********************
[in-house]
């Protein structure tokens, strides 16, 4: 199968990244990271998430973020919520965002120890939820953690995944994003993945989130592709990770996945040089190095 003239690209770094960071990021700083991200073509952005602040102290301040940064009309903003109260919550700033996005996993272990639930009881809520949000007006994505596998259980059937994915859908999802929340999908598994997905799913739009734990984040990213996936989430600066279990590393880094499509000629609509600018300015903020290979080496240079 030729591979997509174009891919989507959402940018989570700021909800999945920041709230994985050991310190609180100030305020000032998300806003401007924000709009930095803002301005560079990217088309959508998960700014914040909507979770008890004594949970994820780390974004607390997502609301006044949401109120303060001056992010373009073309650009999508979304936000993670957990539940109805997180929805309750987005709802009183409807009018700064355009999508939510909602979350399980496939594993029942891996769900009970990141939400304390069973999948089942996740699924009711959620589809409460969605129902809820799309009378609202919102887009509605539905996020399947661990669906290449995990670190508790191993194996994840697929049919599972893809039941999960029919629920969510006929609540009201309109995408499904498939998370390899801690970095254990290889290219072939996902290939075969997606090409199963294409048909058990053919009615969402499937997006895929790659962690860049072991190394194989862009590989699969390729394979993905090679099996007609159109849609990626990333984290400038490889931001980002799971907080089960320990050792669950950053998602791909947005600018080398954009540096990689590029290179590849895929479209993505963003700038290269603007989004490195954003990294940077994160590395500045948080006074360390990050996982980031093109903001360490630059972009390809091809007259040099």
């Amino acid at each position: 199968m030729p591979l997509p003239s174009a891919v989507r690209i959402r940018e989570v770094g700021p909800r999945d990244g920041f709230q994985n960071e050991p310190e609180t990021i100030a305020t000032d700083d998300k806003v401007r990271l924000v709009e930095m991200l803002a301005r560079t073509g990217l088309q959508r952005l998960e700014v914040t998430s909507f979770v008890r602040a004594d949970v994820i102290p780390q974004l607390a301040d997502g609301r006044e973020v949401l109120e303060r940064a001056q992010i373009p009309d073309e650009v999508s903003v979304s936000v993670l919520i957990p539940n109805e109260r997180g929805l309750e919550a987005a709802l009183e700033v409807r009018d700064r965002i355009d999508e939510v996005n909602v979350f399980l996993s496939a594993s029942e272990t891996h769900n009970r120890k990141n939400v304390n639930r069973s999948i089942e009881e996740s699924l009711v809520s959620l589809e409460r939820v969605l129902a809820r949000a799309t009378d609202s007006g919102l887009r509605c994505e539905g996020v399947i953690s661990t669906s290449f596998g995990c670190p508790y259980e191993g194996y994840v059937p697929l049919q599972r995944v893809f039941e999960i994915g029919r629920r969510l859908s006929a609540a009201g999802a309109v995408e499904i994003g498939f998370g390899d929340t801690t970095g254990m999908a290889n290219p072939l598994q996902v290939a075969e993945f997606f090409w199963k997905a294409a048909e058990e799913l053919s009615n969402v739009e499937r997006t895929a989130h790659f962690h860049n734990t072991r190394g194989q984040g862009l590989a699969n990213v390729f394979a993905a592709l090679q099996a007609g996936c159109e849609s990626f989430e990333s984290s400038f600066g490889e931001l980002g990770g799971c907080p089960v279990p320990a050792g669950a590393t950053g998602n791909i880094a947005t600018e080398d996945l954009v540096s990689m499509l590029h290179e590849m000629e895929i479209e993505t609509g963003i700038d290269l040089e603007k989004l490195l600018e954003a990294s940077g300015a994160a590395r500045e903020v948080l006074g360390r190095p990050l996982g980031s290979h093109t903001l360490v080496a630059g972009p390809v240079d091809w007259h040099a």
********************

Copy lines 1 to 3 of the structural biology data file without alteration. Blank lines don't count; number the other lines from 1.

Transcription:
[in-house]
């Protein structure tokens, strides 16, 4: 199968990244990271998430973020919520965002120890939820953690995944994003993945989130592709990770996945040089190095 003239690209770094960071990021700083991200073509952005602040102290301040940064009309903003109260919550700033996005996993272990639930009881809520949000007006994505596998259980059937994915859908999802929340999908598994997905799913739009734990984040990213996936989430600066279990590393880094499509000629609509600018300015903020290979080496240079 030729591979997509174009891919989507959402940018989570700021909800999945920041709230994985050991310190609180100030305020000032998300806003401007924000709009930095803002301005560079990217088309959508998960700014914040909507979770008890004594949970994820780390974004607390997502609301006044949401109120303060001056992010373009073309650009999508979304936000993670957990539940109805997180929805309750987005709802009183409807009018700064355009999508939510909602979350399980496939594993029942891996769900009970990141939400304390069973999948089942996740699924009711959620589809409460969605129902809820799309009378609202919102887009509605539905996020399947661990669906290449995990670190508790191993194996994840697929049919599972893809039941999960029919629920969510006929609540009201309109995408499904498939998370390899801690970095254990290889290219072939996902290939075969997606090409199963294409048909058990053919009615969402499937997006895929790659962690860049072991190394194989862009590989699969390729394979993905090679099996007609159109849609990626990333984290400038490889931001980002799971907080089960320990050792669950950053998602791909947005600018080398954009540096990689590029290179590849895929479209993505963003700038290269603007989004490195954003990294940077994160590395500045948080006074360390990050996982980031093109903001360490630059972009390809091809007259040099």
């Amino acid at each position: 199968m030729p591979l997509p003239s174009a891919v989507r690209i959402r940018e989570v770094g700021p909800r999945d990244g920041f709230q994985n960071e050991p310190e609180t990021i100030a305020t000032d700083d998300k806003v401007r990271l924000v709009e930095m991200l803002a301005r560079t073509g990217l088309q959508r952005l998960e700014v914040t998430s909507f979770v008890r602040a004594d949970v994820i102290p780390q974004l607390a301040d997502g609301r006044e973020v949401l109120e303060r940064a001056q992010i373009p009309d073309e650009v999508s903003v979304s936000v993670l919520i957990p539940n109805e109260r997180g929805l309750e919550a987005a709802l009183e700033v409807r009018d700064r965002i355009d999508e939510v996005n909602v979350f399980l996993s496939a594993s029942e272990t891996h769900n009970r120890k990141n939400v304390n639930r069973s999948i089942e009881e996740s699924l009711v809520s959620l589809e409460r939820v969605l129902a809820r949000a799309t009378d609202s007006g919102l887009r509605c994505e539905g996020v399947i953690s661990t669906s290449f596998g995990c670190p508790y259980e191993g194996y994840v059937p697929l049919q599972r995944v893809f039941e999960i994915g029919r629920r969510l859908s006929a609540a009201g999802a309109v995408e499904i994003g498939f998370g390899d929340t801690t970095g254990m999908a290889n290219p072939l598994q996902v290939a075969e993945f997606f090409w199963k997905a294409a048909e058990e799913l053919s009615n969402v739009e499937r997006t895929a989130h790659f962690h860049n734990t072991r190394g194989q984040g862009l590989a699969n990213v390729f394979a993905a592709l090679q099996a007609g996936c159109e849609s990626f989430e990333s984290s400038f600066g490889e931001l980002g990770g799971c907080p089960v279990p320990a050792g669950a590393t950053g998602n791909i880094a947005t600018e080398d996945l954009v540096s990689m499509l590029h290179e590849m000629e895929i479209e993505t609509g963003i700038d290269l040089e603007k989004l490195l600018e954003a990294s940077g300015a994160a590395r500045e903020v948080l006074g360390r190095p990050l996982g980031s290979h093109t903001l360490v080496a630059g972009p390809v240079d091809w007259h040099a």